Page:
And I find more bitter than death the woman, whose heart is snares and nets, and her hands as bands: whoever pleases God shall escape from her; but the sinner shall be taken by her.
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EXPOSITORY (ENGLISH BIBLE)Ecclesiasticus 9:3; Ecclesiasticus 26:23.
Bands.—Judges 15:14.Ecclesiastes 7:26. And I find — By my own sad experience, which Solomon here records as a testimony of his true repentance for his foul miscarriages, for which he was willing to take shame to himself, not only from the present, but from all succeeding generations; more bitter than death is the woman — The strange woman, of whom he speaks so much in the Proverbs; more vexatious and pernicious, as producing those horrors of conscience, those reproaches, diseases, and other plagues, both temporal and spiritual, from God, which are far worse than the mere death of the body, and, after all these, everlasting destruction; whose heart is snares and nets — Who is full of crafty devices to ensnare men; and her hands — By gifts, or lascivious actions, as bands — Wherewith she holds them in cruel bondage, so that they have neither power nor will to forsake her, notwithstanding all the dangers and mischiefs which they know attend upon such practices. Whoso pleaseth God — Hebrew, he that is good before God, who is sincerely, and in the judgment of God, truly pious; shall escape her — Shall be preserved from falling into her hands. Hereby he intimates, that neither a good temper of mind, nor great discretion, nor a good education, nor any other thing, except God’s grace, is a sufficient preservative from the dominion of fleshy lusts; but the sinner — Who rests satisfied without the saving grace of God and true piety, and therefore lives in known and wilful sin; shall be taken by her — Shall be entangled and held in her chains.1 Kings 11:1-8 : see also Proverbs 2:16-19; Proverbs 5:3...
whoso pleaseth God—as Joseph (Ge 39:2, 3, 9). It is God's grace alone that keeps any from falling.I find, by my own sad experience; which Solomon here records, partly as an instance of that folly and madness which he expressed in general, Ecclesiastes 7:25, and partly as a testimony of his true repentance for his foul miscarriages, for which he was willing to take shame to himself, not only from the present, but from all succeeding generations.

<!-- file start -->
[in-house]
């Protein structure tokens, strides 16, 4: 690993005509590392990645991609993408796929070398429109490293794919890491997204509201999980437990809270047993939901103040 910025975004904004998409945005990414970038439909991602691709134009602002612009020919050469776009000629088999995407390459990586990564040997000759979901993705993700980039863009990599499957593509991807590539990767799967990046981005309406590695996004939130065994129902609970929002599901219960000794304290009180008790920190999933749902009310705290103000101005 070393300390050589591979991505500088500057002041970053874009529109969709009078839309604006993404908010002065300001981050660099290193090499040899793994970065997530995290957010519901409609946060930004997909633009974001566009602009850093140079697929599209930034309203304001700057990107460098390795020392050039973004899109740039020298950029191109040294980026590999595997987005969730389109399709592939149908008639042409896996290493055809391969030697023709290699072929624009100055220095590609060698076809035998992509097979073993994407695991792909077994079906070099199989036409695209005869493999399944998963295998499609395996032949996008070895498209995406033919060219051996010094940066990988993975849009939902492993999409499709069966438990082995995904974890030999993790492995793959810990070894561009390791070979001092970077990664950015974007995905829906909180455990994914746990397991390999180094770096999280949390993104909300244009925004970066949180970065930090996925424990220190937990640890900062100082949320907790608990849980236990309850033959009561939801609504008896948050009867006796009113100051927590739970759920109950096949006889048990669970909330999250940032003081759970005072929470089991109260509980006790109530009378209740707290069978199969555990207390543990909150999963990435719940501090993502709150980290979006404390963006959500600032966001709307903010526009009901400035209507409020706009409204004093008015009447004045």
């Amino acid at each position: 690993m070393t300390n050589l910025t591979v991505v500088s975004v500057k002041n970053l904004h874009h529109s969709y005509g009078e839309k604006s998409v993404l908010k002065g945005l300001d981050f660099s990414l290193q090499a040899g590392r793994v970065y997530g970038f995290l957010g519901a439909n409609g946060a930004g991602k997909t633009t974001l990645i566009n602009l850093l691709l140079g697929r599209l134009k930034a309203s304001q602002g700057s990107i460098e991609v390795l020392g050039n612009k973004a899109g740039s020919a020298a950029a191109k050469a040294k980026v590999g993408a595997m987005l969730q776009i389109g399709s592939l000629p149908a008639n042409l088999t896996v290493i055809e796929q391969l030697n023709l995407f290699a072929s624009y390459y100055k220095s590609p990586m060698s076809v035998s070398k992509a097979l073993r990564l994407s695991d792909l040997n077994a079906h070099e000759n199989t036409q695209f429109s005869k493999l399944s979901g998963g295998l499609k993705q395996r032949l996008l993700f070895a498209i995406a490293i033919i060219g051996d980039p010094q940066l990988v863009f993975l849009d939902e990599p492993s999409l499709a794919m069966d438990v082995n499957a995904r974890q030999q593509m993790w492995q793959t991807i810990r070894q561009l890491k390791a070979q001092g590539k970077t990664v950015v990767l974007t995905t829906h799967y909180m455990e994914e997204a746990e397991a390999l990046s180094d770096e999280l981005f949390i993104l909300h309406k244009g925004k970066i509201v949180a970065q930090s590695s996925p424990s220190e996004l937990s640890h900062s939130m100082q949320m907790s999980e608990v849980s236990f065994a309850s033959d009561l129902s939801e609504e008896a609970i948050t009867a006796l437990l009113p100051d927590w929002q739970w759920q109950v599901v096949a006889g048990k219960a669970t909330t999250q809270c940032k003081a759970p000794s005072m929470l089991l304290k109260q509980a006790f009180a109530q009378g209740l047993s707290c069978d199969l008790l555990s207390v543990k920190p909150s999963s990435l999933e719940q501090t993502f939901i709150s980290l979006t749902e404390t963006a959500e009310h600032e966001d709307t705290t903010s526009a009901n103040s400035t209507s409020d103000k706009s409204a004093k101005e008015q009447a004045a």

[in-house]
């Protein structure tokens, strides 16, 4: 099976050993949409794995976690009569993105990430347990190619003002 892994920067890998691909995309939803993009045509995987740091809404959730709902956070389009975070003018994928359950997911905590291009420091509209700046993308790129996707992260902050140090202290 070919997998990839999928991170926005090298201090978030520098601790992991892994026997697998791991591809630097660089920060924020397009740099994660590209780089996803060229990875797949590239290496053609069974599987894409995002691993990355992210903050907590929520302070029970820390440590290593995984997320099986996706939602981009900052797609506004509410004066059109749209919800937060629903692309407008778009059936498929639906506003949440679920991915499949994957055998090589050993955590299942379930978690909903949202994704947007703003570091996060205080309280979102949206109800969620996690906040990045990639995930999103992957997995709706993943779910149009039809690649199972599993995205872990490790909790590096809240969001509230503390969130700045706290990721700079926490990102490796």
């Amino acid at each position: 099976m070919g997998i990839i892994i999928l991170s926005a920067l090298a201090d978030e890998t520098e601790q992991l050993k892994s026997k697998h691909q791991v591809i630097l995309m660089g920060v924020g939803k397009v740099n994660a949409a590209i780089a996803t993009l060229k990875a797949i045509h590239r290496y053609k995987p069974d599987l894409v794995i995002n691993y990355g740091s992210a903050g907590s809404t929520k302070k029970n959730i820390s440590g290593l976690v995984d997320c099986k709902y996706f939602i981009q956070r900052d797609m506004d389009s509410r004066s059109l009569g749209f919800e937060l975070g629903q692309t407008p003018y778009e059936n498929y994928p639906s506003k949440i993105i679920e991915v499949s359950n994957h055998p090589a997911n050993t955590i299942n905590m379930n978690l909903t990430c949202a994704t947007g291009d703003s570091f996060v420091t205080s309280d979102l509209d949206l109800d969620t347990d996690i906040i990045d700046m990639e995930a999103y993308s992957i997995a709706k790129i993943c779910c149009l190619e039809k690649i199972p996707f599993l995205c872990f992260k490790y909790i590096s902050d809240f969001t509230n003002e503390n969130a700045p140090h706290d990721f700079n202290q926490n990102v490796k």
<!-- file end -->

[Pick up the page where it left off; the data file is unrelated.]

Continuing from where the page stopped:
More bitter; more vexatious and pernicious, as producing those horrors of conscience, those reproaches, and diseases, and other plagues, both temporal and spiritual, from God, which are far worse than simple death and, after all these, everlasting destruction.
The woman, the strange woman, of whom he speaks so much in the Proverbs,
whose heart is snares and nets; who being subtle of heart, Proverbs 7:10, is full of crafty devices to ensnare men; and her hands, either by gifts, or rather by lascivious actions, as bands; wherewith she holds them fast in cruel bondage; so that they have neither power nor will to forsake her, notwithstanding all the dangers and mischiefs which they know do attend upon such practices.
Whoso pleaseth God, Heb. he that is good before God; either,
1. Whom God loves and favours. Or rather,
2. Who is good sincerely, or in the judgment of God, who cannot be deceived, whereas hypocrites are frequently good in the eyes or opinions of men; which sense seems to be confirmed from the opposition of
the sinner to him, both here and Ecclesiastes 2:26. Hereby he intimates that neither a good temper of mind, nor great discretion, nor good education and instruction, nor any other thing, except God’s grace, is a sufficient preservative from the dominion of this lust.